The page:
Wednesday, May 2, 2012
Collins took shot in fourth with Duda
By Adam Rubin
Terry Collins said there was no question in his mind: Jon Niese may have been only at 60 pitches after three innings. But with the Mets already having trimmed a five-run deficit to three runs, and with two Mets on base in the top of the fourth, Collins decided to lift Niese for pinch hitter Lucas Duda.
Duda struck out against J.A. Happ and the Mets ultimately lost, 6-3, Tuesday night. But Collins was confident afterward in the appropriateness of his decision.
Pat Sullivan/Associated PressJon Niese was pulled after three innings, having allowed a pair of homers and five runs.
It ended up being Niese's shortest start since going only 2 2/3 innings against the Milwaukee Brewers on Sept 29, 2010.
Asked if it was particularly tough to lift Niese after three innings knowing unproven rookie Chris Schwinden goes Wednesday afternoon, Collins replied: "Chris has only gone one time, so it's tough to judge how far he's going to go. But when you're in a game where you're down five and you have a chance to tie it, I think you've got to take the opportunity.
"As you saw, we didn't have another chance the rest of the game to tie the game. So I took my chance then."
Asked if he was shocked by the decision, Niese said: "Yeah, kinda. Obviously the competitiveness in me, I wanted to stay in the game there. I put up a zero and I felt my stuff was good enough to keep the team in the game. But it's not the way it worked out. It's over now, and I've just got to move on."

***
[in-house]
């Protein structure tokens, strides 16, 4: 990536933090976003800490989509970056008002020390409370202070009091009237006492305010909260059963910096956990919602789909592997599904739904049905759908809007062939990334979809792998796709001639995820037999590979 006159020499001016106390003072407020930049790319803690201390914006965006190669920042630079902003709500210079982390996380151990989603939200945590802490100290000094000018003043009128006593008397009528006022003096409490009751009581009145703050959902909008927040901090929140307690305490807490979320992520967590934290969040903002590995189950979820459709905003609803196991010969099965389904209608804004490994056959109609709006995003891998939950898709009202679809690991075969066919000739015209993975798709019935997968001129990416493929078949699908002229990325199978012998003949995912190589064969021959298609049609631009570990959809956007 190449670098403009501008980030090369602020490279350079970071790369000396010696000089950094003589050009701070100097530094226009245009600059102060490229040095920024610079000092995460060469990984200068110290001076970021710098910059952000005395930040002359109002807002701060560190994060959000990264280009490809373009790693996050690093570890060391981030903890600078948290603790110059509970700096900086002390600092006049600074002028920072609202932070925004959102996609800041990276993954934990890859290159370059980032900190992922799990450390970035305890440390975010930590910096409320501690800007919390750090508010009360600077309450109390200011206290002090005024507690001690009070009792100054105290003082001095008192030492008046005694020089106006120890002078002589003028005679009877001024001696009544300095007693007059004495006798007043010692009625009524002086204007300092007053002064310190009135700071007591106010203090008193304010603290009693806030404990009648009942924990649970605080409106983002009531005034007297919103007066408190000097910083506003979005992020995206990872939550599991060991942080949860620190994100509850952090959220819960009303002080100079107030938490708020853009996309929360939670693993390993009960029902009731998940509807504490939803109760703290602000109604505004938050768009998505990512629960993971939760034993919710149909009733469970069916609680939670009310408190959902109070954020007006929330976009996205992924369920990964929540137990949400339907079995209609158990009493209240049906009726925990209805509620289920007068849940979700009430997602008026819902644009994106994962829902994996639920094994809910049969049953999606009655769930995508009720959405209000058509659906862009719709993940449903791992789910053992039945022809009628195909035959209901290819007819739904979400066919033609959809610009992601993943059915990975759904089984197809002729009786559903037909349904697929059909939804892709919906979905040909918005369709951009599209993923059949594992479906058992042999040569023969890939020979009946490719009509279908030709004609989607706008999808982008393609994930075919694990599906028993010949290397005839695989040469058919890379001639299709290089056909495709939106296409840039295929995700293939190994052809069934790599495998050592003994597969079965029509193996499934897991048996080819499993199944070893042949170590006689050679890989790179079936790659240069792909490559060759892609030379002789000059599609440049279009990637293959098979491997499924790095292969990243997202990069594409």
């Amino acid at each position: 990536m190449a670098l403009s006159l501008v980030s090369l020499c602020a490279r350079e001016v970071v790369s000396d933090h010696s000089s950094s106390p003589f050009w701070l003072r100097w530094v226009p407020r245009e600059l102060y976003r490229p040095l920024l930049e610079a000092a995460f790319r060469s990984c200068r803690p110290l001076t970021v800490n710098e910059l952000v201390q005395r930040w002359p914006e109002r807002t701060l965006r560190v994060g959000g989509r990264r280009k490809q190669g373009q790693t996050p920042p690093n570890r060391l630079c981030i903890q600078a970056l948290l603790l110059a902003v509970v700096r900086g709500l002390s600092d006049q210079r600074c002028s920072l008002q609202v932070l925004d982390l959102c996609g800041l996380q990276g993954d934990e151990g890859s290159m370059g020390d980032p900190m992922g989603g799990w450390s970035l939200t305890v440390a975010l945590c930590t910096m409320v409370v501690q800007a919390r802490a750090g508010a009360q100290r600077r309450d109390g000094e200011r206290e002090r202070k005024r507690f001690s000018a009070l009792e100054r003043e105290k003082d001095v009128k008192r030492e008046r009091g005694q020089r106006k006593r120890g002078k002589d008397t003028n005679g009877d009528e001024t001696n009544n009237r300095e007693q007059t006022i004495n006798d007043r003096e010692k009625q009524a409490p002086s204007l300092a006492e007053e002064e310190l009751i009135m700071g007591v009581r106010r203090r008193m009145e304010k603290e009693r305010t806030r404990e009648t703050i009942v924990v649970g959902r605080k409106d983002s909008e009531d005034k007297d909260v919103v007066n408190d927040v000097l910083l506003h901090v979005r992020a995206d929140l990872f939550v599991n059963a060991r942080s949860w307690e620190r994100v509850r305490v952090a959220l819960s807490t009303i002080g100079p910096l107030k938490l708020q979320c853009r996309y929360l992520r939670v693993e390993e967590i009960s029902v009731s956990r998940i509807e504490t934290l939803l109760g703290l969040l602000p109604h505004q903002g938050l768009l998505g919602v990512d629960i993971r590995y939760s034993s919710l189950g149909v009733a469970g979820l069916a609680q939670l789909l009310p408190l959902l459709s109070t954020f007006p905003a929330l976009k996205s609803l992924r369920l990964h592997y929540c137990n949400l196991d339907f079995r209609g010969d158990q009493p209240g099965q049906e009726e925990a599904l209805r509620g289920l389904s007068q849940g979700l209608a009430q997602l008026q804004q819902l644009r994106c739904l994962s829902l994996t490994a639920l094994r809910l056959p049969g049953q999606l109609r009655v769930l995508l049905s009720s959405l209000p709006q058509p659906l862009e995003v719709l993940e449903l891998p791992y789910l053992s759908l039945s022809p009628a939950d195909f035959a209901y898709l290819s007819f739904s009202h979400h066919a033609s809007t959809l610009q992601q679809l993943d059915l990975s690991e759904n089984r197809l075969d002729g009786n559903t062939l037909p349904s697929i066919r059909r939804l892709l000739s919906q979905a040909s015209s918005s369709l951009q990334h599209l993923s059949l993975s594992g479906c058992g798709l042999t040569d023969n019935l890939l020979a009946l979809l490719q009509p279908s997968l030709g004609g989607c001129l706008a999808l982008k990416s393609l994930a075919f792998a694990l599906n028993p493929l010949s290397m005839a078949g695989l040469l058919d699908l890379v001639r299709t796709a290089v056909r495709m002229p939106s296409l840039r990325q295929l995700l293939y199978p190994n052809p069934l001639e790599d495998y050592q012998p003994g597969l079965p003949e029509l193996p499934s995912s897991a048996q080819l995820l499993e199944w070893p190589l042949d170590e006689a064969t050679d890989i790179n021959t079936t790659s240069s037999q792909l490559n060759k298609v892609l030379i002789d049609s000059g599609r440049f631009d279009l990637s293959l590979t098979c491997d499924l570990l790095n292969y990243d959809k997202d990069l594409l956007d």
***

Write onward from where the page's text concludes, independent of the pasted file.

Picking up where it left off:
All the damage against Niese came on homers -- a two-run shot in the first inning by Jed Lowrie, then a three-run shot an inning later by Chris Snyder.
"That Lowrie pitch, looking back I kind of regret throwing him a fastball there," Niese siad. "I wanted to throw him a curveball. I threw one up and in on him and he got it. And then the Snyder one, he just ambushed me first pitch. He got that one too. Other than that, I felt great. It's just one of those games where it gets away from you early."
Said catcher Josh Thole: "Snyder was just a sinker that just stayed up. I think sometimes when that happens it just takes the wind out of you a little."
The Mets walked eight batters as a staff, with the final run coming when Ramon Ramirez walked in a run that was charged to Miguel Batista. Batista walked four in 2 2/3 innings. Three of the outs he recorded came on a sacrifice bunt and two caught stealings.
"You just can't put people on and expect to win Major League Baseball games -- especially walking in runs," Collins said. "I mean, it's going to come back to burn you."